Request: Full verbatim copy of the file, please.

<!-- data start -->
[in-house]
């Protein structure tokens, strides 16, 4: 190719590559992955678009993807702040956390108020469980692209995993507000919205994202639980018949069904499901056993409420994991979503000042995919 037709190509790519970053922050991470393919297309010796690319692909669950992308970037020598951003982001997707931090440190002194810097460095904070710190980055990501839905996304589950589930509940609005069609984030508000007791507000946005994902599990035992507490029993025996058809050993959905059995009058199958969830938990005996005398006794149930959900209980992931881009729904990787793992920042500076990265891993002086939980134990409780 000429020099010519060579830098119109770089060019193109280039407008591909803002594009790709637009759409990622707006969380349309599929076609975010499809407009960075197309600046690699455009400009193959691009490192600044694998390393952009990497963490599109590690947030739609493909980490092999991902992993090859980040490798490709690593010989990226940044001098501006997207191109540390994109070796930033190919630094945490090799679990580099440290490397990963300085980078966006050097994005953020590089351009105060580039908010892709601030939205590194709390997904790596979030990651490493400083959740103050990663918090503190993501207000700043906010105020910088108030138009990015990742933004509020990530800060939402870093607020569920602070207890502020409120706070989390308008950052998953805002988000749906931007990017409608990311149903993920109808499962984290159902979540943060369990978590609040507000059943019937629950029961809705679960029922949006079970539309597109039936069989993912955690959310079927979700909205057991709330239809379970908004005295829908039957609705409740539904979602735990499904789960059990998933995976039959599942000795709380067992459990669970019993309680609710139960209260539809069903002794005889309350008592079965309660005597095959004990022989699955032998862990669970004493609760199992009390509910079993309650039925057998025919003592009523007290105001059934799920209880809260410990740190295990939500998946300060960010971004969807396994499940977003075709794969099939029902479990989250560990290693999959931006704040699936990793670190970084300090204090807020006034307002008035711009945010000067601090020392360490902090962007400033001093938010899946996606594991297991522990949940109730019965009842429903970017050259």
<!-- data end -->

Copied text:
[in-house]
């Protein structure tokens, strides 16, 4: 190719590559992955678009993807702040956390108020469980692209995993507000919205994202639980018949069904499901056993409420994991979503000042995919 037709190509790519970053922050991470393919297309010796690319692909669950992308970037020598951003982001997707931090440190002194810097460095904070710190980055990501839905996304589950589930509940609005069609984030508000007791507000946005994902599990035992507490029993025996058809050993959905059995009058199958969830938990005996005398006794149930959900209980992931881009729904990787793992920042500076990265891993002086939980134990409780 000429020099010519060579830098119109770089060019193109280039407008591909803002594009790709637009759409990622707006969380349309599929076609975010499809407009960075197309600046690699455009400009193959691009490192600044694998390393952009990497963490599109590690947030739609493909980490092999991902992993090859980040490798490709690593010989990226940044001098501006997207191109540390994109070796930033190919630094945490090799679990580099440290490397990963300085980078966006050097994005953020590089351009105060580039908010892709601030939205590194709390997904790596979030990651490493400083959740103050990663918090503190993501207000700043906010105020910088108030138009990015990742933004509020990530800060939402870093607020569920602070207890502020409120706070989390308008950052998953805002988000749906931007990017409608990311149903993920109808499962984290159902979540943060369990978590609040507000059943019937629950029961809705679960029922949006079970539309597109039936069989993912955690959310079927979700909205057991709330239809379970908004005295829908039957609705409740539904979602735990499904789960059990998933995976039959599942000795709380067992459990669970019993309680609710139960209260539809069903002794005889309350008592079965309660005597095959004990022989699955032998862990669970004493609760199992009390509910079993309650039925057998025919003592009523007290105001059934799920209880809260410990740190295990939500998946300060960010971004969807396994499940977003075709794969099939029902479990989250560990290693999959931006704040699936990793670190970084300090204090807020006034307002008035711009945010000067601090020392360490902090962007400033001093938010899946996606594991297991522990949940109730019965009842429903970017050259």